Remember when I said that we don't do things the easy way? Did I ever say that?
Well, I should have.
The verdict is in: the Eldest is invited to join the wait list at the pluralist school. Which means our luck is holding steady, which means that the chances of his getting a spot are, well, about as good as (How good is it, Johnny?) a sesame seed and my kid's immune system. So, we now have to argue about the local Ortho school vs public school for a year. This is going to suck. Nobody is going to like this discussion, and offering to put all of the tuition money to the kids' college fund (a tactic I've considered) is not going to make it any simpler. And that's a lot of nickels, folks.
Sigh. Even offering wild monkey sex isn't going to help this conversation. Although it would make for an entertaining time-out, assuming the participants were still on speaking terms by then.
Which means it is now time to do a post I've been putting off: the quality of education post. Shifra, a J-blogger whom I alternately like and find irritating, noted here this post by Rabbi Horowitz (nobody I've heard of, but he has a blog that is clearly aimed at the right-wing Orthodox Jewish community. Erm, very right-wing. Shifra, in turn, posted this about the question of Jewish education.
Horowitz's point is a good one: schools should serve all. The hallmark of a good school should be that it serves each and every student, irrespective of their level of intellect and capability. Not that every kid goes to the Ivies, but that each child comes out a committed and interested learner of the subjects offered. That is excellence.
Here's where it gets interesting: public schools, which have to accept each child who registers (barring charter schools and others with application exams), know this. They have evolved to suit each child's needs as best as resources permit. Admittedly, around here the resources are ample, which skews my view. Disclaimer finished, let me say that the Cambridge public schools that I've visited offered ample evidence of this mandate. I suggest this post, by Nancy Walser on the subject - her comment in response to David Kravitz is especially interesting, particularly the second comment in response to him. By contrast, the private schools I saw were either aware of the implications of their population and its needs - or not.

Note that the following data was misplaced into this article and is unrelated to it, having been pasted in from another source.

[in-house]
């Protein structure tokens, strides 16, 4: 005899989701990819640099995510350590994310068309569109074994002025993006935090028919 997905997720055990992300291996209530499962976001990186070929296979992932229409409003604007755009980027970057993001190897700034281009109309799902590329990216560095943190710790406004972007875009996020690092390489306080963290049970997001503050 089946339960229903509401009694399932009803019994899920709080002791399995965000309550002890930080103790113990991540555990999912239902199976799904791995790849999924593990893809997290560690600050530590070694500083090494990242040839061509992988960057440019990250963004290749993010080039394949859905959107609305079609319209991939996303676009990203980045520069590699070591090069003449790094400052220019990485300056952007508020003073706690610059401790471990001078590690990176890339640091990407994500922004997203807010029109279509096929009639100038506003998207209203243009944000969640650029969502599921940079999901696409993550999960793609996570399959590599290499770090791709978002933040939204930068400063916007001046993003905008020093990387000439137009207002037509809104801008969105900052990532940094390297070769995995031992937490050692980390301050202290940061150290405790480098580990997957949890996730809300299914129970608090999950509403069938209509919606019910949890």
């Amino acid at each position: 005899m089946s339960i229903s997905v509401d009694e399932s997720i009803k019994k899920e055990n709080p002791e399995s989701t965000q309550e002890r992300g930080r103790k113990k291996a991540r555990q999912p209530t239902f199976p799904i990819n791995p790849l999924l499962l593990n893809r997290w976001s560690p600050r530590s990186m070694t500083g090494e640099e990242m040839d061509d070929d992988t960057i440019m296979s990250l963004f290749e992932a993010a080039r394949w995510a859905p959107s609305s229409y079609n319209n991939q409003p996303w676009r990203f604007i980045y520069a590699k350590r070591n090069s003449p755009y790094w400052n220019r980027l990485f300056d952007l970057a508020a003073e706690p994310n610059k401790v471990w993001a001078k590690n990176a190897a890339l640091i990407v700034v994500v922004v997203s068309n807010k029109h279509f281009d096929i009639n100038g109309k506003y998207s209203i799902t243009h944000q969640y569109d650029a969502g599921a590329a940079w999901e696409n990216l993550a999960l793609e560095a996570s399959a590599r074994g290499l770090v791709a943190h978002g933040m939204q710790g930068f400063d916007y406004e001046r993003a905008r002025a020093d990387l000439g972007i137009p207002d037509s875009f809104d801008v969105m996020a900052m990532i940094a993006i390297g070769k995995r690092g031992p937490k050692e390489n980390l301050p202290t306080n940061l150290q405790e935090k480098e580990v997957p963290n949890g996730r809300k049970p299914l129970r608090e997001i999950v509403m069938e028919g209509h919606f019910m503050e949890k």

Private schools have the luxury of refusing to admit a child for any number of reasons, including that s/he wouldn't fit into the 'classroom environment.' This is a splendidly slippery phrase, meaning, essentially, that your kid might not be bright enough, your family might not be rich enough, your kid might be too medically complex - but all of that fades in comparison to what it really means: we're not interested in adapting our classroom to suit you. Given resources, given a desire to adapt and nurture, a classroom can accommodate any child and see them flourish.
What I see in the schools around me is either a sense of exhilaration, of enthusiasm and commitment to the child's needs - or apathy and self-satisfaction. Which leaves me with this question: why should I, as a religious Jew, accept second-rate education simply because it happens to be Jewish education? And why is the community putting up with education that segregates people by the child's intellect and/or the family's income?
Let me be clear: it's not that the local Jewish schools aren't accepting kids because, as in Rabbi Horowitz' and Shifra's posts, the kids aren't smart. To the contrary. They are either succeeding or failing to keep the smart children engaged and flourishing. So, the smart kids leave and head to greener pastures. Elsewhere, yes, children are failing to make the cut. Failing? What a concept to apply to a child. Shouldn't their success or failure be taken on their own terms? Certainly, for lower and middle school, at the very least.
This is lazy pedagogy - worse, it's a cop-out. And one that fails the children. No fools, the kids will pick up on this intellectual/economic snobbery (even if it is snobbery by default) - certainly, at one of my private high schools, my classmates were quick to make it clear to me that I was there despite my family's lower income level. Not every bright child is uniformly stellar, not every average kid is, as Rabbi Horowitz points out, uniformly ordinary.
Teach the children successfully in a mixed environment of individual skills and values, and you create a community that embraces differences. Differences in abilities, differences in income - and yes, because I am my boys' mother, differences in needs. But it only works if you do it deliberately and well.
Oh, crap, here we go.